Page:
Markham's Storm-Petrel Oceanodroma markhami

Fernando Medrano, Jacob Drucker, and Alvaro Jaramillo
Version: 2.0 — Published October 29, 2020


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At sea, occurs singly or in small groups. The behavior on the breeding grounds is mostly undescribed.



The flight of Markham's Storm-Petrel has been described as fairly low, with buoyant wingbeats and glides and with the wings held slightly arched (4). Foraging birds can switch to floppy, loose, and fairly deep wingbeats interspersed with short glides and abrupt swoops up over food (4). Forages "into the wind with steady wingbeats, occasional pauses, and short glides, swooping up to drop on food and patter briefly, the wings raised in a V" (4).


Preening, Head-Scratching, Stretching, Sunbathing, Bathing, Anting

No information.

Sleeping, Roosting

No information.

Daily Time Budget

Individuals spend more time feeding/resting than in transit during the day, which is particularly marked in the Costa Rica current (15). During the night, the behavior is unknown and could be studied through the use of the activity data of geolocators.

Agonistic Behavior

No information available.


During the breeding season, nests in colonies. Densities in colonies are highly variable, ranging between 0.5-300 pairs per hectare. No information on spacing at sea.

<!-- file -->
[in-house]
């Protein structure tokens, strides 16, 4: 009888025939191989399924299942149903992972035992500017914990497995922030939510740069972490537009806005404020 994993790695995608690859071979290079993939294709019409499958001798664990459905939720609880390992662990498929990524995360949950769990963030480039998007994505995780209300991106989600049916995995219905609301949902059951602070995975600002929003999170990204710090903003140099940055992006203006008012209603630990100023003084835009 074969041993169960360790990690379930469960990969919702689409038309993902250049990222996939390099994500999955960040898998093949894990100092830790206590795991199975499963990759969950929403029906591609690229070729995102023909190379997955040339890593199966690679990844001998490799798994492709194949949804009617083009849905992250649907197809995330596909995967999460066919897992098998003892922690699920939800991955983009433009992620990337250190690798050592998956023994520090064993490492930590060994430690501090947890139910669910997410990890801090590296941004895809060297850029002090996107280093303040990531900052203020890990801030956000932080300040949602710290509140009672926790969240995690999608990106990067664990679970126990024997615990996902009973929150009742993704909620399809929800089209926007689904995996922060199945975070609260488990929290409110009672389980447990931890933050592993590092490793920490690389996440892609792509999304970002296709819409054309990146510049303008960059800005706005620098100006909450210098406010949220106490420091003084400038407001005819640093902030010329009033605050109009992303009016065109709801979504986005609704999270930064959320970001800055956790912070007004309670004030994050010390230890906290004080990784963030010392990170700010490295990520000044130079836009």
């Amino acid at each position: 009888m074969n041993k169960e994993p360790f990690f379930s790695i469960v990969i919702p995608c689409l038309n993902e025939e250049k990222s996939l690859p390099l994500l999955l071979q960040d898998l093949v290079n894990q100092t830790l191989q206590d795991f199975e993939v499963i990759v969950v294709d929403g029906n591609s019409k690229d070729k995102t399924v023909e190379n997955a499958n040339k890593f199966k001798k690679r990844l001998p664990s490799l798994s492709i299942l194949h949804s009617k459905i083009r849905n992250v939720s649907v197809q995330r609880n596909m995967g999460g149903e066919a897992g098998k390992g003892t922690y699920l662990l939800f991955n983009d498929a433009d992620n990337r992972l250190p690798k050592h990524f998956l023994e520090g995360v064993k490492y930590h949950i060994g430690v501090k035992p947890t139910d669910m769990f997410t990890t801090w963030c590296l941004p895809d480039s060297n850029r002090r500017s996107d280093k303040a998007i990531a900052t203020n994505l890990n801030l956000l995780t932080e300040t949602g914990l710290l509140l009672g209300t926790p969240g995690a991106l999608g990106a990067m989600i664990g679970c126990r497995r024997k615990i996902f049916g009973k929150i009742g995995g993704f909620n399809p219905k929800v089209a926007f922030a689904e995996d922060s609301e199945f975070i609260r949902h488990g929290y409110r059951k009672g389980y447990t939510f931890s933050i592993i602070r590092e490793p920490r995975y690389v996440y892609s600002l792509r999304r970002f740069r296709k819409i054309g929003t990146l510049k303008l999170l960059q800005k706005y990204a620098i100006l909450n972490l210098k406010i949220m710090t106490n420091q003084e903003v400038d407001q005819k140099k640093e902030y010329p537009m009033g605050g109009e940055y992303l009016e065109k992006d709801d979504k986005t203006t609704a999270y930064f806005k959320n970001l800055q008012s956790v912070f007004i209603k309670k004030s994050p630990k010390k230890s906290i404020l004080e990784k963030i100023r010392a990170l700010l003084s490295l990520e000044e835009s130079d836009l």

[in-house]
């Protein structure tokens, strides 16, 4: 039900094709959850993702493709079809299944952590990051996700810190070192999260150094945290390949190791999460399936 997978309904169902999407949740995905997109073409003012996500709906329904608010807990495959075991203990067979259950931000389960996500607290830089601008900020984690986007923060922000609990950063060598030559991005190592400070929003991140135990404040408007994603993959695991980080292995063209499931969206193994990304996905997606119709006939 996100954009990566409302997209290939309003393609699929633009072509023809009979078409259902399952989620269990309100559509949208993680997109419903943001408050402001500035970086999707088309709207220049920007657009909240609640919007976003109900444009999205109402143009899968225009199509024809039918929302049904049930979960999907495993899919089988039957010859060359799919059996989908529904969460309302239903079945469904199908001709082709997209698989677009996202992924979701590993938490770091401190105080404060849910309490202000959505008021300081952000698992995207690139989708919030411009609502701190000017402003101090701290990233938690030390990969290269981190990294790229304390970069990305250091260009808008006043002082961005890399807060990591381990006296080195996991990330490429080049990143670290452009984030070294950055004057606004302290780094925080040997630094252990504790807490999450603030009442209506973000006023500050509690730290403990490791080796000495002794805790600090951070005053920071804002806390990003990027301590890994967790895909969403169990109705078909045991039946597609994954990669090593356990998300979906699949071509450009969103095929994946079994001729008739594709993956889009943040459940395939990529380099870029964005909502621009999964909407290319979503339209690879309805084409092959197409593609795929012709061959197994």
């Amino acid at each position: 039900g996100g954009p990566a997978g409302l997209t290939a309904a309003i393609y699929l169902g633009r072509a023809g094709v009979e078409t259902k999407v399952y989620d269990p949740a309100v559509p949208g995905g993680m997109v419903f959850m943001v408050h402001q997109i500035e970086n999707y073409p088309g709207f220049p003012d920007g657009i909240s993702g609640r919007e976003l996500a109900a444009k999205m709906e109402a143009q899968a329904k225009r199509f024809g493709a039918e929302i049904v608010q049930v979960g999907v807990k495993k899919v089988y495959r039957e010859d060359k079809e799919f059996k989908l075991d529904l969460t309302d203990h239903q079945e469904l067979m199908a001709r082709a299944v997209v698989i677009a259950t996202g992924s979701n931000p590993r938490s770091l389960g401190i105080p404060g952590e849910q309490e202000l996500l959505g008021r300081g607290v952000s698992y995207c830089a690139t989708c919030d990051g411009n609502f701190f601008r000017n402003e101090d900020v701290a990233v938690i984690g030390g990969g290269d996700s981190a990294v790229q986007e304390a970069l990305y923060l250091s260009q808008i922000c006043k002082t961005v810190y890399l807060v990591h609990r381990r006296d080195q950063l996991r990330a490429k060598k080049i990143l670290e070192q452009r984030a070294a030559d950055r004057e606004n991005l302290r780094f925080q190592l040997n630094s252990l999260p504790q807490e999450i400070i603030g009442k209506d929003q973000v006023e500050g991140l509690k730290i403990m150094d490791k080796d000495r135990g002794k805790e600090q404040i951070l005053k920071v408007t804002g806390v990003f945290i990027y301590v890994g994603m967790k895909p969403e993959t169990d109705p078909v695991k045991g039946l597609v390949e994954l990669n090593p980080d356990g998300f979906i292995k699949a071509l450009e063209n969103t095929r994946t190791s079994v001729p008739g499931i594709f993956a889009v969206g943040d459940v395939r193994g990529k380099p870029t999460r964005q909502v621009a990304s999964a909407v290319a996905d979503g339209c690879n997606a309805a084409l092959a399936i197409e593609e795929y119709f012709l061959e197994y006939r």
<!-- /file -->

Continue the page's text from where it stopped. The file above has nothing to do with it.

Sexual Behavior

As in all the storm-petrels, Markham's Storm-Petrel is presumably socially and genetically monogamous (19). No other information is known about the sexual behavior in this species.

Social and Interspecific Behavior

Degree of Sociality

When at sea, this species is usually solitary or in small groups (4).

Nonpredatory Interspecific Interactions

May associate loosely with other species of storm-petrel (4).


Kinds of Predators

At sea, Markham's Storm-Petrel is likely preyed upon by skuas and jaegers (Stercorarius) and large gulls (Larus).

The primary nest predators are two wild canids, Sechura fox (Lycalopex sechurae) and South American gray fox (Lycalopex griseus; 13, 14). Fledglings also can be preyed by Peregrine Falcons (Falco peregrinus), Turkey Vultures (Cathartes aura), ants (Pheidole chilensis), dogs (11), and Burrowing Owls (Athene cunicularia; 20).

Response to Predators

No information.

Recommended Citation

Medrano, F., J. Drucker, and A. Jaramillo (2020). Markham's Storm-Petrel (Oceanodroma markhami), version 2.0. In Birds of the World (T. S. Schulenberg, S. M. Billerman, and B. K. Keeney, Editors). Cornell Lab of Ornithology, Ithaca, NY, USA. https://doi.org/10.2173/bow.maspet.02